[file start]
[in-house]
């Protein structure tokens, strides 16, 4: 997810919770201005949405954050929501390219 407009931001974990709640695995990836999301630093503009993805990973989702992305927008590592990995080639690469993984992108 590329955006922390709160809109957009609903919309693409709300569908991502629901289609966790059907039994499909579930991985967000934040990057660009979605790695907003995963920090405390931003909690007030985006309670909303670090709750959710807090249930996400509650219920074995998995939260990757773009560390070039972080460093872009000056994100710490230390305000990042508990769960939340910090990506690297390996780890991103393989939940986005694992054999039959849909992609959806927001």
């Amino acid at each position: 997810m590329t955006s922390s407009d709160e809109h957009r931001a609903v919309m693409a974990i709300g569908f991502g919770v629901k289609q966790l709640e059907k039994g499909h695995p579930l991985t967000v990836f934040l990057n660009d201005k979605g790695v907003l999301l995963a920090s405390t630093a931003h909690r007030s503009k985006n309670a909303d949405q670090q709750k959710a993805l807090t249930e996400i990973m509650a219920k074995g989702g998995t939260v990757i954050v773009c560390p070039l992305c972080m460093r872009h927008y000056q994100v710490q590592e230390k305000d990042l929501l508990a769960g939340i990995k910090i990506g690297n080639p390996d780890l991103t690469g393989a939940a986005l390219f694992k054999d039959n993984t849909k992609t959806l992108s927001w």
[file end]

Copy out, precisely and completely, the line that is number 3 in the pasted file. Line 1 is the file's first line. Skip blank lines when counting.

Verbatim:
């Amino acid at each position: 997810m590329t955006s922390s407009d709160e809109h957009r931001a609903v919309m693409a974990i709300g569908f991502g919770v629901k289609q966790l709640e059907k039994g499909h695995p579930l991985t967000v990836f934040l990057n660009d201005k979605g790695v907003l999301l995963a920090s405390t630093a931003h909690r007030s503009k985006n309670a909303d949405q670090q709750k959710a993805l807090t249930e996400i990973m509650a219920k074995g989702g998995t939260v990757i954050v773009c560390p070039l992305c972080m460093r872009h927008y000056q994100v710490q590592e230390k305000d990042l929501l508990a769960g939340i990995k910090i990506g690297n080639p390996d780890l991103t690469g393989a939940a986005l390219f694992k054999d039959n993984t849909k992609t959806l992108s927001w």